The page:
Yes, I could home-school Gus.I used to say, "I'll NEVER home-school my children." But that was before I had children. I will not say that I will NEVER do it. In fact, when Gus goes to Kindergarten... if he's got a teacher that isn't doing what I expect of her, he'll be pulled out of school and I WILL take over.

I've done enough reading and research to know that kindergarten and first grade are the two most CRITICAL years when it comes to forming a love or hatred for school. And being that Gus is a boy, he's at even more of a disadvantage when it comes to the ways that most teachers teach. So... if when he goes, if his teacher isn't "tuned into Gus" and teaches him like he's just a number, and not an individual... I WILL keep him home and teach him myself. 

2) Unschooling.
It's a fascinating concept. I'm all about exploring your world, seeing things for what they REALLY are and taking the time to really enjoy learning for the sake of learning. BUT... what scares me about it (for my own child), is that once he's old enough to enter the workforce, or even college... the world doesn't take time to explore what you love, and your boss isn't going to let you do whatever makes you happy. Sometimes you have to do things you don't want to do, you have to work with people that you don't like... and I DO feel that school is the perfect place to learn these lessons early on.

I think a lot of what happens with unschooling, are the things that you'd do on a field trip. You go out and see the world, spend time having fun, and you're exploring. But then you come back to the school and continue learning. 

I'm so seriously torn. I get the concept... I REALLY do. I think it's awesome. I actually read about a place here in NC (and contacted them for more information) that does the unschooling but it's like a co-op of parents. It's for kids age 6-18 and the kids that attend, THRIVE. They enter the work force or college and are just as ready as those who are in traditional schools... but I don't know. It's not something I'm 100% comfortable with, and Steve is 0% comfortable.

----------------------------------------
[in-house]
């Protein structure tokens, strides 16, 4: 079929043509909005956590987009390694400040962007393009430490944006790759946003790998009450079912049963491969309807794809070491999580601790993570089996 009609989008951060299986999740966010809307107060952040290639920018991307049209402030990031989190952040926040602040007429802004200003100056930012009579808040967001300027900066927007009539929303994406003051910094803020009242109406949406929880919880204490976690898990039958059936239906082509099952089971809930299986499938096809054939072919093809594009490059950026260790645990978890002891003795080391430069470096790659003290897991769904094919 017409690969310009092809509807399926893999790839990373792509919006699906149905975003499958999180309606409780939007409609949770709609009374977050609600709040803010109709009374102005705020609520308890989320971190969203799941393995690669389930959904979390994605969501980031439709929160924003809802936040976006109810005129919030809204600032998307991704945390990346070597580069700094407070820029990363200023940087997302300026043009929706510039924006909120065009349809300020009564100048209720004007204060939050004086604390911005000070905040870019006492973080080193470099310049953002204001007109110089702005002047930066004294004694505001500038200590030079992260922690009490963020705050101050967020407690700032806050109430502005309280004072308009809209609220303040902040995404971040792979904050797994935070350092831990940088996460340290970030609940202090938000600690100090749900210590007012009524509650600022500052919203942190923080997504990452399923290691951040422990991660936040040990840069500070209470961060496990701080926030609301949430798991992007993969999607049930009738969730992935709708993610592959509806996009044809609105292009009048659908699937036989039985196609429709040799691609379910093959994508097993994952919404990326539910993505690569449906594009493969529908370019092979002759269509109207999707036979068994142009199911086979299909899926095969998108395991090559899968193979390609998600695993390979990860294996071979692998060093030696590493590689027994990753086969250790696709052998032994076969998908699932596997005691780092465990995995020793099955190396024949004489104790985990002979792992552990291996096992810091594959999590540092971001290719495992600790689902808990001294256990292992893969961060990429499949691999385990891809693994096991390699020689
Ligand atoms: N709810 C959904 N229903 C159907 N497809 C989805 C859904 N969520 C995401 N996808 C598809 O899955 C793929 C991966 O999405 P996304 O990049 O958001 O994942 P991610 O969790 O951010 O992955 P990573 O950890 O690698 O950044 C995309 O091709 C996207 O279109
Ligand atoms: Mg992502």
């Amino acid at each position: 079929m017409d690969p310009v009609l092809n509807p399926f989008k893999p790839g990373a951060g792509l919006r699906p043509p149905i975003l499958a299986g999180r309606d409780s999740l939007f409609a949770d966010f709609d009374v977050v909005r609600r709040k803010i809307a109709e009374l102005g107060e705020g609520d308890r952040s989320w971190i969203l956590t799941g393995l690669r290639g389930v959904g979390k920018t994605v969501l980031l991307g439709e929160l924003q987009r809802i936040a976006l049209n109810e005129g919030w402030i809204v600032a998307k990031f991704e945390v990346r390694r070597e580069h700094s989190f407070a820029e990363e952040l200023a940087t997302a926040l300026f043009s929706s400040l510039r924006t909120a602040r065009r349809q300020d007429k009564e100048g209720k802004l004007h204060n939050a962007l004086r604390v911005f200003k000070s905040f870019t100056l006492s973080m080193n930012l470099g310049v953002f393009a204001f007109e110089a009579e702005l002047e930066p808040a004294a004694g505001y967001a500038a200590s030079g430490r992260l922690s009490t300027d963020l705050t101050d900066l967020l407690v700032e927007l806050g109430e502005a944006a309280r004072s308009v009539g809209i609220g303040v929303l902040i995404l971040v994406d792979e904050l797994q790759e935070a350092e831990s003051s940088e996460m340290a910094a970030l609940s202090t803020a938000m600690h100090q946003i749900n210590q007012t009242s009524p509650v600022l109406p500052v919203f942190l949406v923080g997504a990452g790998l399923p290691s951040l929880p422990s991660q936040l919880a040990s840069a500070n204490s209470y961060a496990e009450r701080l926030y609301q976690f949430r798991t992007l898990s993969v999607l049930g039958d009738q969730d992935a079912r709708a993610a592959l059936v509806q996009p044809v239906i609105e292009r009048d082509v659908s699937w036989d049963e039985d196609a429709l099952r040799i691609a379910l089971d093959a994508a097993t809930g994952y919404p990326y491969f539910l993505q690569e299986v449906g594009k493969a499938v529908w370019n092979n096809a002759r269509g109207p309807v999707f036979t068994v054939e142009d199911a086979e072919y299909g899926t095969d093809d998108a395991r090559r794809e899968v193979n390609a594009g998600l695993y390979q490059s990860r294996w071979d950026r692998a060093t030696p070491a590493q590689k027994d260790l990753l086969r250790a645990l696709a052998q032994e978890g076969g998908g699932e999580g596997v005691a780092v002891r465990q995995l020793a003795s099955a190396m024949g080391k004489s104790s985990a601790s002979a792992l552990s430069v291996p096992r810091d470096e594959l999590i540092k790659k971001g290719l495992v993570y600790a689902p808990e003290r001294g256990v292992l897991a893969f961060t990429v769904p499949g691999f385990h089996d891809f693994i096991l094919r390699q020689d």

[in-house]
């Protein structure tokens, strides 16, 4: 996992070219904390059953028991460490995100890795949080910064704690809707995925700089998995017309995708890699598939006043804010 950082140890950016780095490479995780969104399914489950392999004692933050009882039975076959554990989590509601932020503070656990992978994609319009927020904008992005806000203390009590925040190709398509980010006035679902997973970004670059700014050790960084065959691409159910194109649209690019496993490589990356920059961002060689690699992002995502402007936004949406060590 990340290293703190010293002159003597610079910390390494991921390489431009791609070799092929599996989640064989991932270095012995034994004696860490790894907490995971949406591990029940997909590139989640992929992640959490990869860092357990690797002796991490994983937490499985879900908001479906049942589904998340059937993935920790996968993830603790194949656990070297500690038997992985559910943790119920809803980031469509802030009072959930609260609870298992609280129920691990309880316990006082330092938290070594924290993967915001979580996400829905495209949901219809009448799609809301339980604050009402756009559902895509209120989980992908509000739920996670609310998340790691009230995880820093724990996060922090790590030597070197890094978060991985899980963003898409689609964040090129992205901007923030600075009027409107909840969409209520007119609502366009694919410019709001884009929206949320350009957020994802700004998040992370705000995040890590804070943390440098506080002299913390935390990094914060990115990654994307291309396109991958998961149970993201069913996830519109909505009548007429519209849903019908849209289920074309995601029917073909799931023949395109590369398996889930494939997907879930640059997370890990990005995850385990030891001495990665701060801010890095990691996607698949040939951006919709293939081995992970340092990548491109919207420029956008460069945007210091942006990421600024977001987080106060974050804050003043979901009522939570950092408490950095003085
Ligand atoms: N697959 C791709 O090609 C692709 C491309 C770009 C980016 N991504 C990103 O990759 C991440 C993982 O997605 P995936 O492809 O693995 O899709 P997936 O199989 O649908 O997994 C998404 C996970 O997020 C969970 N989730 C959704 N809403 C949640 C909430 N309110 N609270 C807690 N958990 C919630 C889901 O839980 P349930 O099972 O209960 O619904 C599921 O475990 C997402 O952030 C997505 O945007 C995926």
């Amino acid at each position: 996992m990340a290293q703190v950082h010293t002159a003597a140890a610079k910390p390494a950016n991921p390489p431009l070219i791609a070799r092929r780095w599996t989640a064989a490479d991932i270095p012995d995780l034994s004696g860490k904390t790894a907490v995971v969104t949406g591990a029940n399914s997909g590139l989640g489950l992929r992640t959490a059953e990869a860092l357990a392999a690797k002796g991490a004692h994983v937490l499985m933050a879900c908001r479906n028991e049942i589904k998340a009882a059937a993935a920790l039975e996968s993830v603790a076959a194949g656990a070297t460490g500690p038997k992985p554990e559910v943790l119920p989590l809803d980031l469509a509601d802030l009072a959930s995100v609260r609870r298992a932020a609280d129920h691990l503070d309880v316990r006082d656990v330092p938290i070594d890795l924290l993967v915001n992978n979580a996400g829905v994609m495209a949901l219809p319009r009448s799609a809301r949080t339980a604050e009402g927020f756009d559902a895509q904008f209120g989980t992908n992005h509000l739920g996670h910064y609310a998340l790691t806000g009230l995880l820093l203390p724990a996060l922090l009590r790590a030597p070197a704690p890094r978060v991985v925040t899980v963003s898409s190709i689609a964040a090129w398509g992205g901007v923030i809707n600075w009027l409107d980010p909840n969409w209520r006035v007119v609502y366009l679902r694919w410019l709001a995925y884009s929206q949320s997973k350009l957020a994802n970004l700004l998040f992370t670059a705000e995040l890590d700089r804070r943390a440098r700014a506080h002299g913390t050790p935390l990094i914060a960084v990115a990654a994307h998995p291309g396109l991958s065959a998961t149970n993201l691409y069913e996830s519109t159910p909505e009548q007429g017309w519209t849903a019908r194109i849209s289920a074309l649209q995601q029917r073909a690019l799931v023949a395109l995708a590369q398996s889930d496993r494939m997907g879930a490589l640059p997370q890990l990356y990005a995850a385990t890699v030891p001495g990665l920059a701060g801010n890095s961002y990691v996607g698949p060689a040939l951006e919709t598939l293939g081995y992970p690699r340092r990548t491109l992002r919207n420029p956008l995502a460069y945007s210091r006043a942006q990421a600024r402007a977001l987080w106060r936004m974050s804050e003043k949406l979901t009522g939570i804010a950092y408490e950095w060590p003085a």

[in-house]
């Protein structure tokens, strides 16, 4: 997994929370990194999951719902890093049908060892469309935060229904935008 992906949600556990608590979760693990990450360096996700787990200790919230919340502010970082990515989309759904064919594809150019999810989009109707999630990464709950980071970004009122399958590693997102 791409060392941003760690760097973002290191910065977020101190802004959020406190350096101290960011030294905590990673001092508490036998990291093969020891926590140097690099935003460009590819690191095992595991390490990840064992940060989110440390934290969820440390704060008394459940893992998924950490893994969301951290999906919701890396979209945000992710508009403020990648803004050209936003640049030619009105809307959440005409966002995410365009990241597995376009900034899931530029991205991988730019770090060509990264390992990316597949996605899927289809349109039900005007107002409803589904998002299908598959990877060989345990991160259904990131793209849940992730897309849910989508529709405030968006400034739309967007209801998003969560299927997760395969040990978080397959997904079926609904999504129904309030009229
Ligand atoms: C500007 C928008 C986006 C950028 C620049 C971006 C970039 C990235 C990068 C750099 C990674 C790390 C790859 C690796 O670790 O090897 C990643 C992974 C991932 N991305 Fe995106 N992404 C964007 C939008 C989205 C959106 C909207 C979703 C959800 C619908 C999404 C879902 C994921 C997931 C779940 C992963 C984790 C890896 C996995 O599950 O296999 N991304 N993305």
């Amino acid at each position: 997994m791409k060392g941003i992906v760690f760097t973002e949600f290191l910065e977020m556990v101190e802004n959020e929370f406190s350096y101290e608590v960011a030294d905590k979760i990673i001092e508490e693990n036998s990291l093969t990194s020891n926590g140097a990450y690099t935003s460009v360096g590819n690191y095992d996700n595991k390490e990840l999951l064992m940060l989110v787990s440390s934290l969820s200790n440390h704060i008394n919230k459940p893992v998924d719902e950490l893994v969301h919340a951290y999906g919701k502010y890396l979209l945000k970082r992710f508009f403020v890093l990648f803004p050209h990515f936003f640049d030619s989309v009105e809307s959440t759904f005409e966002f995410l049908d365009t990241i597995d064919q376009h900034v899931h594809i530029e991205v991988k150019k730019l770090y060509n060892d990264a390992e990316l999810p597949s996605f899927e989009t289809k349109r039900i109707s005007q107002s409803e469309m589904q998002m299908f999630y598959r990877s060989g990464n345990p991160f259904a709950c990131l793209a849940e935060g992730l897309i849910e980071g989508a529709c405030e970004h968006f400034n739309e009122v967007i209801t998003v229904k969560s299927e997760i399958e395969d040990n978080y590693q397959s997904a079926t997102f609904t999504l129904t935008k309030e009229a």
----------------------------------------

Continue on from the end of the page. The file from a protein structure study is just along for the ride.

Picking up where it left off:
So that leads me to my point of this whole post. When it comes time for Gus to attend school... his teachers better watch out. I'm not going to be "that mom" but maybe I am. I am going to expect a lot from them, because it's what I did and I think, "if I could do it... so can they." I better get newsletters, and there better be a reason for the homework assigned. If he gets assigned a packet... you can bet his teacher will be hearing from me about it.

All my angst about it... makes me just think maybe homeschooling isn't so bad. I definitely think there are advantages and disadvantages... so I don't know what we'll do when it's time. Thankfully we have four years before we have to worry about it. I AM going to be doing preschool stuff with him here... he will not be going to a preschool program. So it leads me to think, "if I am okay with doing preschool here at home, why not home-school?"

Let me close by saying that if we do choose to home-school... it would only be for elementary school. I think there's a lot to be gained from middle school and high school instruction that I can't give. I think the elementary years should be a time for exploring, having fun, and learning the fundamentals, but then I start to think about how hormonal kids are in middle school... and how hard it can be with bullying and all that and I go back to not knowing anything.

See... I said it at the very beginning... parenting is the hardest job ever. I don't want to make the wrong decisions and then regret things. I guess I'll face those bridges when I come to them... and thankfully, I'll have Steve by my side to help make the decisions.

I hear Gus in his crib... better go get him!!


Proud Mama said... Best Blogger Tips[Reply to comment]Best Blogger Templates

Take a deep breath and relax, dear Cathy! You do play such a huge role in his life, but so does he. You will make mistakes, but you both will learn from them. It will be okay. Learn to never say never. Enjoy the now and know that as you and Gus get older and your life together evolves, you both may see things a little differently. Also try to not worry too far into the future. Gus will continue to amaze and delight you(and also drive you stark raving looney!). He will amaze you at his potential. He also may amaze and show you all that you just don't know. For now, just relax.